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If you could change how schools work…

Topic #266:

If you could change how schools work, what would you change? What is wrong with how public education for kids is structured? What works well? What specific things about school do you remember, good and bad?

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  1. How about making people take more languages, other then any you know fluently. More science, math, my parents saw organic chemistry in high school! Just something to better prepare us for college. Oh and no scaled grading, college doesn’t do that and it sets you up for a downfall.

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  2. A greater attunement to the various ways people learn, the various kinds of intelligence, the learning challenges some face, but must importantly I think emphasizing cooperation over competition, kindness over cruelty, and tolerance as the only way the world will find peace.

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  3. If I could change how schools work. I would insist that issues such as homosexuality, religion etc be discussed along with other subjects. For example religion would be discussed with history, and homosexuality with hygiene. What is wrong with how public education for kids is structured? Not much that I’m aware of. What works well? Most of it as far as I know. What specific things about school do you remember, good and bad? I never finished my education.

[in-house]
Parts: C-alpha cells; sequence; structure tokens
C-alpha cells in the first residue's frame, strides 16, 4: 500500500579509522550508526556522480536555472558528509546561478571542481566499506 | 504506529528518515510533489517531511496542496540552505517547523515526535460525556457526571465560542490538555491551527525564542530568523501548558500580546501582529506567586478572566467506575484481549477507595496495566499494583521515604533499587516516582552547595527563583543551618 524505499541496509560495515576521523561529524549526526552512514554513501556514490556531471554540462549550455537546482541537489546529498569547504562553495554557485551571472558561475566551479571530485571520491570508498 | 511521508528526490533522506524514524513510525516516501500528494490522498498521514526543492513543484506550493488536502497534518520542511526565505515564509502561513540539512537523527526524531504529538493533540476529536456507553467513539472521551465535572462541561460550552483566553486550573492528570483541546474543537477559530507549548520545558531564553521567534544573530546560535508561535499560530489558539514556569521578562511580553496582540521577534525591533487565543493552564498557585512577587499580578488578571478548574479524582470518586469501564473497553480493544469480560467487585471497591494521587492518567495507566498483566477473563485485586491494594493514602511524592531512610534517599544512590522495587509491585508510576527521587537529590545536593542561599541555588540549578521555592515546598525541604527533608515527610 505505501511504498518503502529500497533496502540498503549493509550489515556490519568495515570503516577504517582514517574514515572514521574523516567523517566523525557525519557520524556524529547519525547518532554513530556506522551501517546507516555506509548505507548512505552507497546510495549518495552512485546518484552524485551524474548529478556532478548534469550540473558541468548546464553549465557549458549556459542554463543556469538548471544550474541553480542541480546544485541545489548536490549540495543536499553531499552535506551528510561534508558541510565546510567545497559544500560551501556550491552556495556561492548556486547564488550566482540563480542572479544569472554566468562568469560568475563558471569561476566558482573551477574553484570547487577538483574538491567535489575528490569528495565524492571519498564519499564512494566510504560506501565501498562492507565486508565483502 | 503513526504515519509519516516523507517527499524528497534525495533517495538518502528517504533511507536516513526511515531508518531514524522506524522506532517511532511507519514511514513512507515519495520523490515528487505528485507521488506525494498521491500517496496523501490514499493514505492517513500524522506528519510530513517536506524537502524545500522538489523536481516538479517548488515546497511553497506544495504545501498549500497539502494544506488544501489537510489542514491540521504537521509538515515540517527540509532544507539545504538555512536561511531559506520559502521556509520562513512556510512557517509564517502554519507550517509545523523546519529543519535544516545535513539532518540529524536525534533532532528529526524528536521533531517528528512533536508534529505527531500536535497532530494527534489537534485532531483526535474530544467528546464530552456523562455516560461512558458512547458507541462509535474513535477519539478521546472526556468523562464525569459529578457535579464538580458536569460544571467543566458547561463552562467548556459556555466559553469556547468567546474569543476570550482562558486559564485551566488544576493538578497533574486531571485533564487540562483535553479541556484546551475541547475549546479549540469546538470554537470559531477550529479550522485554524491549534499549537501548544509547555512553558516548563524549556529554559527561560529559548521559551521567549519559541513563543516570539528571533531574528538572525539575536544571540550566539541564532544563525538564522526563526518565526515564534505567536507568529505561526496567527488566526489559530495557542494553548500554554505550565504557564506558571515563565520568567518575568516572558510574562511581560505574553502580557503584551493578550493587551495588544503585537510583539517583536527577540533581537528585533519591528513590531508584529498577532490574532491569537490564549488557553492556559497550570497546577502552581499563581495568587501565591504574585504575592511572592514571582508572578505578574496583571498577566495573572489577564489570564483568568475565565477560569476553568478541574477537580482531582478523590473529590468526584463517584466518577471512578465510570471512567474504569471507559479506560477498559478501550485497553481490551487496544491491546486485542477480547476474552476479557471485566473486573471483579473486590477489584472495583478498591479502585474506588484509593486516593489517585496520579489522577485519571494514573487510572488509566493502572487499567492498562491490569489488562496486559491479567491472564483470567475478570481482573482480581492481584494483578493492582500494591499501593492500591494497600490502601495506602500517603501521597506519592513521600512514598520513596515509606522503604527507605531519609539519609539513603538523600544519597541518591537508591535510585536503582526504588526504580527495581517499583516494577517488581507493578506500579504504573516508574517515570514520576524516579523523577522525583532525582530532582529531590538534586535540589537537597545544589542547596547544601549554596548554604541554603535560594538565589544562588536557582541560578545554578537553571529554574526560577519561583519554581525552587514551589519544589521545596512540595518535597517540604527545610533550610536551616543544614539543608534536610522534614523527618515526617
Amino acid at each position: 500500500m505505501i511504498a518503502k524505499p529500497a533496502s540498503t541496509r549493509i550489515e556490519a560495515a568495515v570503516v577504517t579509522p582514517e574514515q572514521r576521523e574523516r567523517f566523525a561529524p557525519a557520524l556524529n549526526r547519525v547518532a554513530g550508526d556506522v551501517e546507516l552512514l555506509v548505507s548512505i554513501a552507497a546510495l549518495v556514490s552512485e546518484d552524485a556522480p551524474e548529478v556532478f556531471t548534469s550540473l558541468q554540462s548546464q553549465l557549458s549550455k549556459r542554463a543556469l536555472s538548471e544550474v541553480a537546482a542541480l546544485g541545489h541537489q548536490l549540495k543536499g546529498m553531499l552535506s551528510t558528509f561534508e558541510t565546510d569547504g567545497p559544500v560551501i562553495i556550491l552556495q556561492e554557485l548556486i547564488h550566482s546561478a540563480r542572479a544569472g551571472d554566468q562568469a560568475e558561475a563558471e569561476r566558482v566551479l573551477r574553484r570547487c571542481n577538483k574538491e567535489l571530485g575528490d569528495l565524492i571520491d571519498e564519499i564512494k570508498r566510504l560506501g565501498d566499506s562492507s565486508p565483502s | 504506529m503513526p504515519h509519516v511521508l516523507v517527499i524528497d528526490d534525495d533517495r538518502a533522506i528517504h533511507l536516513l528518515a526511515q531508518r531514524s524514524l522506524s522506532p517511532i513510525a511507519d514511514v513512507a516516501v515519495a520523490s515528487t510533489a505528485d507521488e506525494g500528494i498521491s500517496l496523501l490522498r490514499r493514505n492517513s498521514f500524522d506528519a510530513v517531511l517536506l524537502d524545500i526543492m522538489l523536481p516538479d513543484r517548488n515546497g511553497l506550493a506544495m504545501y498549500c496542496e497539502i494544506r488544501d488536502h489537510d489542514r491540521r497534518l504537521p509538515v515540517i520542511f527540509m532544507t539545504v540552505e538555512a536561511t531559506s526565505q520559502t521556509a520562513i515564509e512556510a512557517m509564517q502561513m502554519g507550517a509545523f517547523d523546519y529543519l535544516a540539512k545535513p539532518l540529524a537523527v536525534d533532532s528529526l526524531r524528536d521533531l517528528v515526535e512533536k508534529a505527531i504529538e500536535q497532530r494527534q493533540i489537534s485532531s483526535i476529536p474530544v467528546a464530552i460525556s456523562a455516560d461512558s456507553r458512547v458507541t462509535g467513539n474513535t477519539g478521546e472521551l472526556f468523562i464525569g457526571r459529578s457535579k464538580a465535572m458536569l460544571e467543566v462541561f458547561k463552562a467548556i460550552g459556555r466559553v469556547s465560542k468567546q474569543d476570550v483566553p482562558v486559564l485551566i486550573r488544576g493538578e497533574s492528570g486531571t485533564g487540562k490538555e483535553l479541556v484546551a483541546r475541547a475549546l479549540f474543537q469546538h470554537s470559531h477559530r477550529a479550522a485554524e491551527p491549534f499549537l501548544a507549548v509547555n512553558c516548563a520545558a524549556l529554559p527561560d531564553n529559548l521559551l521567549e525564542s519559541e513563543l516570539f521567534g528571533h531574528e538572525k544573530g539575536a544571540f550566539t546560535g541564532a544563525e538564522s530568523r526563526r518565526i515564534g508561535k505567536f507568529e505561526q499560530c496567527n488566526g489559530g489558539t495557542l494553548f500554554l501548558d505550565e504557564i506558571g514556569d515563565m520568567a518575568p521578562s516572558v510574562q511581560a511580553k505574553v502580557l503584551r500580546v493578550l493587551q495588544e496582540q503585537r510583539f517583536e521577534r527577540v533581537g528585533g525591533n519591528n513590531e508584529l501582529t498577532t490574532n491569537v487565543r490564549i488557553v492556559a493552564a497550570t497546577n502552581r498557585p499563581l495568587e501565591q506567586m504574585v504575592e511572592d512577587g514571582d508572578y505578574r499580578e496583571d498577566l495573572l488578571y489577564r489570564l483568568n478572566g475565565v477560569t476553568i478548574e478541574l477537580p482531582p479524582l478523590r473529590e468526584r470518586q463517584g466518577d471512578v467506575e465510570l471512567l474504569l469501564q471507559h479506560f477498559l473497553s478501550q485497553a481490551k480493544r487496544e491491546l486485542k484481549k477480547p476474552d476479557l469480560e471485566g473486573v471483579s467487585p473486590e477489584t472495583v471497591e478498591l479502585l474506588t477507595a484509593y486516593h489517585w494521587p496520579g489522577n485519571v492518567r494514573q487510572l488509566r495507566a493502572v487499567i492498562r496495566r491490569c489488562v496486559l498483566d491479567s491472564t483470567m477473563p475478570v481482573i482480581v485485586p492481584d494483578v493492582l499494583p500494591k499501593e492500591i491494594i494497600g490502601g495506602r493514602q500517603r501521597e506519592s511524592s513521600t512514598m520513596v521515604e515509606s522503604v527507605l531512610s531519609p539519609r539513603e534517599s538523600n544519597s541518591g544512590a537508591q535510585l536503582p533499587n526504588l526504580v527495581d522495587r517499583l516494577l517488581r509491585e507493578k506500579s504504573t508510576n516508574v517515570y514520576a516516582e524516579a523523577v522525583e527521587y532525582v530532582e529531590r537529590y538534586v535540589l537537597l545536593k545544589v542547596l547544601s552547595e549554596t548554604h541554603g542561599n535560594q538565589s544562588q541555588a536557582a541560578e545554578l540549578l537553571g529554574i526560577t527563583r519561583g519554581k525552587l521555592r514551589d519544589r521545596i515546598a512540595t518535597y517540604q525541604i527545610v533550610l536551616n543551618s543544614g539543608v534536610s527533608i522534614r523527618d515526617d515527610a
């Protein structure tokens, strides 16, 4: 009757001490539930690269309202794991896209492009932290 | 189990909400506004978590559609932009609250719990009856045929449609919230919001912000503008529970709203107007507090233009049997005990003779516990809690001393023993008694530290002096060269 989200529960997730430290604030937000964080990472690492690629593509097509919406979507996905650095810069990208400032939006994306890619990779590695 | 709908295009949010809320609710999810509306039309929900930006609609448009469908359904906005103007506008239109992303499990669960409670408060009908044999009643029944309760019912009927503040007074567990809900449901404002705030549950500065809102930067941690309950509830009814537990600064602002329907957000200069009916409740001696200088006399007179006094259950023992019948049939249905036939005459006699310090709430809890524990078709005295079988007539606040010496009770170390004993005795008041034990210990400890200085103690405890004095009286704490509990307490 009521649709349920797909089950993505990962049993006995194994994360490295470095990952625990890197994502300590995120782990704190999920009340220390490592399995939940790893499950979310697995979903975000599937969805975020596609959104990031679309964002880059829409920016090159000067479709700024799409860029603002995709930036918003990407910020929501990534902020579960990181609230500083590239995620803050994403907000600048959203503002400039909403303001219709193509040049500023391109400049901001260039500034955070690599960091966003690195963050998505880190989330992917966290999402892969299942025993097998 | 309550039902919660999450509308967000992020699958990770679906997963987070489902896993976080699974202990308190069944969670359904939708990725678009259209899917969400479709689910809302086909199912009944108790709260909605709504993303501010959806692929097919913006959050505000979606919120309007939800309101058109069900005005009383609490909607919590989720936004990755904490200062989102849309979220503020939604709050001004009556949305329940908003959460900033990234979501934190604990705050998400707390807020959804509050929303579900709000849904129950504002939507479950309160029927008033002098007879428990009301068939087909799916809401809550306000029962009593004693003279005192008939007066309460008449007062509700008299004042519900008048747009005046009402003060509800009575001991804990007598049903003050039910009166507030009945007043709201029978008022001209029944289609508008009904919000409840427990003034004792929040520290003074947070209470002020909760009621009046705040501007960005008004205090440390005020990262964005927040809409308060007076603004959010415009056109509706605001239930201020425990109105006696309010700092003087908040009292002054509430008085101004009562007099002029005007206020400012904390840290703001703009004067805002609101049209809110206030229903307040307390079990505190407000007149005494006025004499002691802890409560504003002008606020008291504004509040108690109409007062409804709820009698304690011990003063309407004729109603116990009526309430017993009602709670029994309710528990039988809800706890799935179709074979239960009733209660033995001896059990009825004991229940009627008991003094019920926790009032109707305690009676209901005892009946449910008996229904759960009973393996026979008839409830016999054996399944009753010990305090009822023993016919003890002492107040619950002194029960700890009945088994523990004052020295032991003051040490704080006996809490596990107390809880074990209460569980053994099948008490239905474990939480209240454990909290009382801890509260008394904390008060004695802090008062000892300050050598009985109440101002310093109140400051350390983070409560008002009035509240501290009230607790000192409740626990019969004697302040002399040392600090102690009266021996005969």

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  4. Having worked in a secondary school for the past two years I have seen education at Its best and worst. One of my issues with school is the pressure that us put on youngsters to achieve. Sometimes I think target grades can be too unrealistic which then means students are often left feeling like they have been ‘set up to fail’. Currently there is a new scheme running throughout school’s across England called ‘stage not age’. This is where students in the lower years of school are grouped by ability and not age, a great idea you may think, but so far bullying is proving to be an issue.
    Finally, I remember school being a place where I was aware of authority, and I knew waiting outside the headteachers office wasn’t the place I really wanted to be. I’m 26 and didn’t need an iPad in my English lesson to write a creative story, or the latest phone to hold a class poll. Sometimes you need to go back to basics.

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  5. How schools work–and opinions on how they SHOULD work–has been the topic of thousands of books and, more recently, blogs and web spaces since Dewey started his first experimental school in Chicago. I had an outstanding public school education during the 1950s and 1960s, but the quality of public education has been plunging since the beginning of the 1970s, when theorists first starting publications that were seriously misinterpreted by educators. The theories were great; the implementation sucked. Being an educational “specialist,” perhaps this is the topic on which on should use for the 30-day book challenge. I’ll get on that…

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  6. 1st: Get rid of the curve grading system and back to the old way of have the students make the grade by answering all the questions to get an “A”, a 90 to get a “B” and so forth. Now all they need to do is a minimum and they get an “A” which in the rest of the world is a “C” or even a “D”.